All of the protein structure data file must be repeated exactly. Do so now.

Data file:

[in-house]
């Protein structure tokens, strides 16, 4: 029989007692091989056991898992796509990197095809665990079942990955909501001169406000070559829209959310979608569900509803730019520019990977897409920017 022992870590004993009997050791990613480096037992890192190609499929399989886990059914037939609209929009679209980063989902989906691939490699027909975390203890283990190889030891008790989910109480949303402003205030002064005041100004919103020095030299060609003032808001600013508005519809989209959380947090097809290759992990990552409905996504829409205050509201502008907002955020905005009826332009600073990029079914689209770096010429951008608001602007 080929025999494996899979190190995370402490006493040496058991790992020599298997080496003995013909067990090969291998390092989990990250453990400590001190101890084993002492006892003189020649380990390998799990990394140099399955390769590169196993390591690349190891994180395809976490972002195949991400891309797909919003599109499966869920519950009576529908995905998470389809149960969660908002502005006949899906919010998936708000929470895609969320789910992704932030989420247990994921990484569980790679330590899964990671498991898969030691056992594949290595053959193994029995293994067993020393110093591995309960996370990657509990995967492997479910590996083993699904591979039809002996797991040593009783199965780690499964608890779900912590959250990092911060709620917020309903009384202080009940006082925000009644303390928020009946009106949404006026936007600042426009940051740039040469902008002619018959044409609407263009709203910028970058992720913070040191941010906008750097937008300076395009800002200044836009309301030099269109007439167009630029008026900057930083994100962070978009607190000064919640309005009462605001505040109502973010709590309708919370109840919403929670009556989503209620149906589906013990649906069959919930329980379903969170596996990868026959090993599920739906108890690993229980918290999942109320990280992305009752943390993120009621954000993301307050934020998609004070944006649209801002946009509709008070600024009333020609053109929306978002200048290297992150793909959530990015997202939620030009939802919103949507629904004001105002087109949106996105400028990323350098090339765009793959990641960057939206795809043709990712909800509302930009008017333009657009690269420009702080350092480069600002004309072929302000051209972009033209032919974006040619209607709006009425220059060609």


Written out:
[in-house]
């Protein structure tokens, strides 16, 4: 029989007692091989056991898992796509990197095809665990079942990955909501001169406000070559829209959310979608569900509803730019520019990977897409920017 022992870590004993009997050791990613480096037992890192190609499929399989886990059914037939609209929009679209980063989902989906691939490699027909975390203890283990190889030891008790989910109480949303402003205030002064005041100004919103020095030299060609003032808001600013508005519809989209959380947090097809290759992990990552409905996504829409205050509201502008907002955020905005009826332009600073990029079914689209770096010429951008608001602007 080929025999494996899979190190995370402490006493040496058991790992020599298997080496003995013909067990090969291998390092989990990250453990400590001190101890084993002492006892003189020649380990390998799990990394140099399955390769590169196993390591690349190891994180395809976490972002195949991400891309797909919003599109499966869920519950009576529908995905998470389809149960969660908002502005006949899906919010998936708000929470895609969320789910992704932030989420247990994921990484569980790679330590899964990671498991898969030691056992594949290595053959193994029995293994067993020393110093591995309960996370990657509990995967492997479910590996083993699904591979039809002996797991040593009783199965780690499964608890779900912590959250990092911060709620917020309903009384202080009940006082925000009644303390928020009946009106949404006026936007600042426009940051740039040469902008002619018959044409609407263009709203910028970058992720913070040191941010906008750097937008300076395009800002200044836009309301030099269109007439167009630029008026900057930083994100962070978009607190000064919640309005009462605001505040109502973010709590309708919370109840919403929670009556989503209620149906589906013990649906069959919930329980379903969170596996990868026959090993599920739906108890690993229980918290999942109320990280992305009752943390993120009621954000993301307050934020998609004070944006649209801002946009509709008070600024009333020609053109929306978002200048290297992150793909959530990015997202939620030009939802919103949507629904004001105002087109949106996105400028990323350098090339765009793959990641960057939206795809043709990712909800509302930009008017333009657009690269420009702080350092480069600002004309072929302000051209972009033209032919974006040619209607709006009425220059060609």